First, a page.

Find a Security Clearance Job!

Military


MCM 4 Champion
"We accept the Challenge"

USS Champion (MCM 4), the fourth ship to bear the name, was commissioned on 08 February 1991. The fourth ship of the Avenger Class of Mine Countermeasures Ships, Champion is homeported in Ingleside, Texas.

Ship's Shield and Crest

The Ship's shield contains dark blue and white which are emblematic of the U.S. Navy and the integrity and resolve of the three previous vessels which bore the name "CHAMPION." The pine tree reflects the continental service of the first Champion during the Revolutionary War and the resistance of the thirteen states against England. The pine appeared during that time as a symbol on early American flags. The bouget, or water-carrier, refers the water transport service of the second CHAMPION patrolling the Mississippi, Tennessee and Red Rivers between 1863 and 1865. The third Champion participated in World War II in the Pacific and is commemorated by the firebomb, referring to the kamikaze attack, which damaged her. The components of the chevron represent each of the previous CHAMPIONs and together symbolize the act of raising or retrieving floating weapons, or munitions, the mission of the new ship as mine countermeasures. Red, white, and blue also recall the markings of the British flag of the revolutionary war period and the flag of the emerging American Union.

The crest's upraised gauntlet grasping the dagger epitomized the ideals and capabilities of the USS CHAMPION. The wreath of laurel, a traditional emblem of achievement and honor, together with the gauntlet and dagger captures the spirit of the ship's designation and commemorates the previous ships' proud heritage and service. The stars indicate the battle honors of the three previous CHAMPIONs.

Previous Namesakes

The first Champion was a xebec (8 guns). She was commanded by Captain James Josiah, and served in the Delaware River in a force composed of ships of the Continental and Pennsylvania State Navies. It was this force that contested British efforts to establish sea communications with their forces in Philadelphia in the fall of 1777. After several months of gallant fighting against heavy odds the American ships attempted to run past Philadelphia. The State Galleys succeeded but the Continental Fleet, including Champion, was burned by its own officers on 21 November 1777, When Tide and winds turned against them.

The second Champion, and armed river steamer, was built in Cincinnati , Ohio in 1859 as Champion No. 4. She was commissioned on 26 April, 1863 with Acting Master Alfred Phelps, Jr. in command.

Operating almost continually from 27 April 1863 to 9 June 1865, Champion patrolled the Mississippi, Tennessee, and Red Rivers. She transported troops, Prisoners, supplies and cotton; towed and convoyed ships; and delivered dispatches. Her yeoman services ended at Mound City, Illinois , where she was decommissioned 1 July 1865. Champion was sold 29 November 1885.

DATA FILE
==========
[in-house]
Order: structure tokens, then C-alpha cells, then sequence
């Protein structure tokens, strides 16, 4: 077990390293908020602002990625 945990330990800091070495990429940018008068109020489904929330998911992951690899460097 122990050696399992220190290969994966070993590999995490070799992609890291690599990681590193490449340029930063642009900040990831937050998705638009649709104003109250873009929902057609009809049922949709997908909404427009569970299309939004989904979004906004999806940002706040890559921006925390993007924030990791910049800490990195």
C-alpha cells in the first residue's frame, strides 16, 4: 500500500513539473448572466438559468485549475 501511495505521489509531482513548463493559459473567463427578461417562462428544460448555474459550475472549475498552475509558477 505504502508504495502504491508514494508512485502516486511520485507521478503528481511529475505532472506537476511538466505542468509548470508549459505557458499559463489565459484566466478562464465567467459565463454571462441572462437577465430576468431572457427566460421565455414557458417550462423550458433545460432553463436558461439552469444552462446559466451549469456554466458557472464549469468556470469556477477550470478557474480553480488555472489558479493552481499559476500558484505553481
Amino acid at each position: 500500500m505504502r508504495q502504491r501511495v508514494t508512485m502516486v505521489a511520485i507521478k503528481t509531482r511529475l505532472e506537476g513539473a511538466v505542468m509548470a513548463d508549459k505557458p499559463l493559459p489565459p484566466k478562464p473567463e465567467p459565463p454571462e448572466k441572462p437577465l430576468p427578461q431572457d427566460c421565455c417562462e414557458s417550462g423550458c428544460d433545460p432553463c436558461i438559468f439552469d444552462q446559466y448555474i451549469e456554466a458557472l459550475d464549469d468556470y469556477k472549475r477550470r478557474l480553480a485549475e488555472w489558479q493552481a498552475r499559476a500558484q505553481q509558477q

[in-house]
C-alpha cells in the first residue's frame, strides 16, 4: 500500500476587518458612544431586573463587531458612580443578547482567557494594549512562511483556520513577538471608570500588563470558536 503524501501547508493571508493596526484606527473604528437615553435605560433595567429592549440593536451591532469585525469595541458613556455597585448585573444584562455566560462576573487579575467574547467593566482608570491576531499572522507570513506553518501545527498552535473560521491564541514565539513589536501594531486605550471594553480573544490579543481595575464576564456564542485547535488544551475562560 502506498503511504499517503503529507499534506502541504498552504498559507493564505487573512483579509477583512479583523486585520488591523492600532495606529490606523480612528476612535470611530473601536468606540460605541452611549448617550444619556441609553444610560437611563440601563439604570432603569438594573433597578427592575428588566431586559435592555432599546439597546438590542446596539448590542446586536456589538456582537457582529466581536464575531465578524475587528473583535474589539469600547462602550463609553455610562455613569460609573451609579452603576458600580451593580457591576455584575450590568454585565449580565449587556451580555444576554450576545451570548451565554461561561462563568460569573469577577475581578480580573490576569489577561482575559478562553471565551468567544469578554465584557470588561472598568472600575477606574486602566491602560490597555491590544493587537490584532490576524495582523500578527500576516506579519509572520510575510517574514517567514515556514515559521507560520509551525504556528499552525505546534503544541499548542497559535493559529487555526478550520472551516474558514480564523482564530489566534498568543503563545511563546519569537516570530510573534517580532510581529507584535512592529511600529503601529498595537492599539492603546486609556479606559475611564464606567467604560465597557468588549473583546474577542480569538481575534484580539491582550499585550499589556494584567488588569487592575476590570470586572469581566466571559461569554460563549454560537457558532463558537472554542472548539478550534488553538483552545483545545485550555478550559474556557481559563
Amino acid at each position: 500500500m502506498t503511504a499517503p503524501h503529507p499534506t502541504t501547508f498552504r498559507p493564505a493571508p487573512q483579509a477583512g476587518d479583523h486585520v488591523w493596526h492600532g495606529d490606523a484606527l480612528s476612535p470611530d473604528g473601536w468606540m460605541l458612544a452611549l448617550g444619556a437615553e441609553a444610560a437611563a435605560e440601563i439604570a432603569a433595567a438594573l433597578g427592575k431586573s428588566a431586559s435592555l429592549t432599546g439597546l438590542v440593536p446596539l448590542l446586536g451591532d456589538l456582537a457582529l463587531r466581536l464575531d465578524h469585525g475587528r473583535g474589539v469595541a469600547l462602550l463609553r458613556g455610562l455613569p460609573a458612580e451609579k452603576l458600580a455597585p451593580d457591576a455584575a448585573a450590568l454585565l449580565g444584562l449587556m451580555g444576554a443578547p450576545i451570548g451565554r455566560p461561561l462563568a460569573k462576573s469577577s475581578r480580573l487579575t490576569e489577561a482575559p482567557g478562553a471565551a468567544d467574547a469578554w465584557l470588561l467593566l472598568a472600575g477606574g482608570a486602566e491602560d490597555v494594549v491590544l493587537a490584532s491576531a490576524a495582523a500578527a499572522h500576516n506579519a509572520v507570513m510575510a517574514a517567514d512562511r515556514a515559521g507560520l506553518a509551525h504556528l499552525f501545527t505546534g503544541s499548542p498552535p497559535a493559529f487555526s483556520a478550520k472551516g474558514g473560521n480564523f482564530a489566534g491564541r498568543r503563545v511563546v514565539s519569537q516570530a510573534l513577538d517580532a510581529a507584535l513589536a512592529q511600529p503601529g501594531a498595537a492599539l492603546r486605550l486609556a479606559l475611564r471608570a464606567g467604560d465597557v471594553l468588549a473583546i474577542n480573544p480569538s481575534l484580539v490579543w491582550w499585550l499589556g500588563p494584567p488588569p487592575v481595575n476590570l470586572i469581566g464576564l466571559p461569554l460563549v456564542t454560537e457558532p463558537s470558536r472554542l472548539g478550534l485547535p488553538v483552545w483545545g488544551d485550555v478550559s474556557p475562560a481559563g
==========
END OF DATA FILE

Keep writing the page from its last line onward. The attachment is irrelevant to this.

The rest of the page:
The third Champion (AM-314) was launched 12 December 1942 by General Engineering and Dry Dock Co., Alameda, California; and commissioned 8 September 1943, LCDR J.H. Howard , Jr., USNR, in command.

Clearing San Diego 7 December 1943, Champion arrived in Pearl Harbor 13 December. Between 8 January and 4 March 1944, she was assigned to the task of guarding vital shipping between Pearl Harbor and San Francisco. More direct support for front line operations came from 18 March to 10 April, when she escorted two resupply convoys to Tarawa, after which Champion screened a convoy to Kwajalein from 19 April to 7 May 1944, in support of the Marshall Islands operation. After a short overhaul she sailed to Saipan for minesweeping operations and local escort duty in late June, then returned to Pearl Harbor for a more extensive overhaul. From 13 September to 17 November, Champion Guarded convoys from Pearl Harbor to Eniwetok and Saipan, before training for the Iwo Jima operation.

Champion arrived off of Iwo Jima on 16 February 1945, as the preliminary 3-day bombardment of the island began. Except for the period of 21 February through 4 March, when she sailed escorting unloaded assault shipping to Saipan from which she returned with resupply echelons, Champion remained off of IWO Jima until 7 March. After provisioning and refueling at Ulithi, she sailed for Kerama Retto and Okinawa. In these dangerous waters she conducted minesweeping operations and served in screens from 24 March to 19 June 1994. On a Convoy escort to Saipan, on 16 Apr a suicide plane crashed close aboard Champion, spraying debris which slightly damaged her and wounded four of her men. She returned to Seattle on 20 July for an overhaul and lasted through the end of the war.

In support of Far eastern occupation activities, Champion Sailed from San Pedro, 4 December 1945, called at Pearl Harbor and Eniwetok, and arrived at Sasebo, Japan, 1 February 1946. From this port she swept mines and patrolled the Tsushima Straights until 6 December, then she cleared for the west coast. Champion was decommissioned and placed in reserve at San Diego 30 January 1947. She was reclassified MSF-314, 7 February 1955. Champion received three battle stars for service in World War II.



NEWSLETTER
Join the GlobalSecurity.org mailing list